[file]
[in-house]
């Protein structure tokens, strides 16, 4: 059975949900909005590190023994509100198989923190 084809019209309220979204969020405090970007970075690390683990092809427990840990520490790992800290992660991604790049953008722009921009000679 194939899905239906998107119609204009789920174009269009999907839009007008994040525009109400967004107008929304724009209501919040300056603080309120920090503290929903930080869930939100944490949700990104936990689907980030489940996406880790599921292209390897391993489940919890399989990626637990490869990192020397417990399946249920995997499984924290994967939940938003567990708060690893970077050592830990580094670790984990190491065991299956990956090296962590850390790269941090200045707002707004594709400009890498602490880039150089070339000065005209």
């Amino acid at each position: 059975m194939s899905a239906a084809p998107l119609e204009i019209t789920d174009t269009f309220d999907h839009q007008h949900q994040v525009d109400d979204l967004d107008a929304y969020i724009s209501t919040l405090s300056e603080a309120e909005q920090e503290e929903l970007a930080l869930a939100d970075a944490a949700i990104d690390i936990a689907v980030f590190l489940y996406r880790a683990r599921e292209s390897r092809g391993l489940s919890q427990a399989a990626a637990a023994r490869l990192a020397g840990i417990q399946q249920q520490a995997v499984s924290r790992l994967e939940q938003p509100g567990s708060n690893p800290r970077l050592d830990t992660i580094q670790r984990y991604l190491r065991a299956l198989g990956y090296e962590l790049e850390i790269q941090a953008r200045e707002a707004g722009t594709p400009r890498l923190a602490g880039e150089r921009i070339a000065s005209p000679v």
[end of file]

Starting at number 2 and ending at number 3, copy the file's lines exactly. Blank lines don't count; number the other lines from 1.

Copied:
């Protein structure tokens, strides 16, 4: 059975949900909005590190023994509100198989923190 084809019209309220979204969020405090970007970075690390683990092809427990840990520490790992800290992660991604790049953008722009921009000679 194939899905239906998107119609204009789920174009269009999907839009007008994040525009109400967004107008929304724009209501919040300056603080309120920090503290929903930080869930939100944490949700990104936990689907980030489940996406880790599921292209390897391993489940919890399989990626637990490869990192020397417990399946249920995997499984924290994967939940938003567990708060690893970077050592830990580094670790984990190491065991299956990956090296962590850390790269941090200045707002707004594709400009890498602490880039150089070339000065005209």
């Amino acid at each position: 059975m194939s899905a239906a084809p998107l119609e204009i019209t789920d174009t269009f309220d999907h839009q007008h949900q994040v525009d109400d979204l967004d107008a929304y969020i724009s209501t919040l405090s300056e603080a309120e909005q920090e503290e929903l970007a930080l869930a939100d970075a944490a949700i990104d690390i936990a689907v980030f590190l489940y996406r880790a683990r599921e292209s390897r092809g391993l489940s919890q427990a399989a990626a637990a023994r490869l990192a020397g840990i417990q399946q249920q520490a995997v499984s924290r790992l994967e939940q938003p509100g567990s708060n690893p800290r970077l050592d830990t992660i580094q670790r984990y991604l190491r065991a299956l198989g990956y090296e962590l790049e850390i790269q941090a953008r200045e707002a707004g722009t594709p400009r890498l923190a602490g880039e150089r921009i070339a000065s005209p000679v």